“She’s not at all pretty,” Russ had said, leaning over Tom’s desk in that stilted, locker-room way he saved for male colleagues who were part of his regular poker nights. “I mean, her nose has been broken, playing high school basketball, of all things! Next to your beautiful wife, she’d look like Olive Oyl.” Russ, who was long divorced and nearing retirement age, still liked to think of himself as a gay young blade. He’d raised his bushy eyebrows. “She’s remarkably self-contained, if you know what I mean. Everyone on campus is completely intrigued by her, because she’s here all by herself and is still so obviously un-needy. And she never blows her own horn. Never. In fact, Rose Callahan doesn’t talk much about herself at all. I don’t even know whether she has a lover—or if the woman is heterosexual, for that matter. I don’t mean to imply she’s necessarily keeping secrets or anything like that. She simply appears to find other people’s lives more interesting to talk about than her own. But for all her frustrating reserve, Thomas, Rose Callahan’s got something about her that will make the man in you sit up and take notice. Yes, Professor Putnam, even you.”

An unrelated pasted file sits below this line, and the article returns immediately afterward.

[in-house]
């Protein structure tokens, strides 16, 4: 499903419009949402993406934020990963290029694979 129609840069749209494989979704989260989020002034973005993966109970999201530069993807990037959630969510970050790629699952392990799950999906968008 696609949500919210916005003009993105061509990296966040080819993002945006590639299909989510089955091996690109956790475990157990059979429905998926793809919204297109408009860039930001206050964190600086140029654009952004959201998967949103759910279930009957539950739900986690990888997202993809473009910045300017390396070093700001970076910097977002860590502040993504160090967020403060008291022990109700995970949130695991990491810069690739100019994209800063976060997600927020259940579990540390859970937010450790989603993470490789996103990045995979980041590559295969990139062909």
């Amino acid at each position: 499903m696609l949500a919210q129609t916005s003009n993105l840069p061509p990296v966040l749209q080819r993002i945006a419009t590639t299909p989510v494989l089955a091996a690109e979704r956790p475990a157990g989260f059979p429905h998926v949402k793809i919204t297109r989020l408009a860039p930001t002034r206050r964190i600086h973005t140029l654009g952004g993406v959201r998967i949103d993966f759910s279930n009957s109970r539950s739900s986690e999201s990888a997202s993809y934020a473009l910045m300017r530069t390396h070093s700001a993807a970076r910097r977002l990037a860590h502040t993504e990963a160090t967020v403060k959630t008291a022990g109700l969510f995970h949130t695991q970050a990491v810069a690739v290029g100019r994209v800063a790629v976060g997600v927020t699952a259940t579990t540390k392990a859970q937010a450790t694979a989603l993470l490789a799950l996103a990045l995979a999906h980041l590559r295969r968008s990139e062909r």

Tom had laughed at this, his eyes on his cluttered desktop, and thought for perhaps the four-thousandth time what a harmless old ass Russ was. Up until this moment in the Book Store, Tom would have bet his retirement fund there wasn’t enough man left in him to lift its little finger, let alone sit up. But now, there Rose Callahan was, and here he was, alert as a small boy who smells freshly baked cookies.

At that moment Rose looked up and smiled. Something inside Tom heaved and shifted and he thought, channeling his idol: The very instant that I saw you, did my heart fly to your service.

And just like that he, Thomas Marvin Putnam—lover of Shakespeare, educated at Amherst College and the University of Virginia, dysfunctionally married for twenty years—was a joyous, carefree child somersaulting down a hill, joining Alice in falling, falling, falling somewhere he had never contemplated going.

*   *   *

Tom’s impulse was to run, but Marjory had begun plucking at the sleeve of his tweed jacket, her nervous fingers working into the hole under the leather patch that was coming off again.

They were there for the Book Store’s first annual “Teaching English Afternoon.” As Rose’s inaugural program, its astute purpose was to bring the college’s English Department faculty and current majors together with area high school English teachers and their best students, who were potential majors.

The event, which had been a howling success for Admissions, was winding down. All other members of the English Department had left, but Marjory, who hadn’t wanted to come, was now refusing to leave. “There’s the new assistant director,” she whispered. “Let’s go over and introduce ourselves.”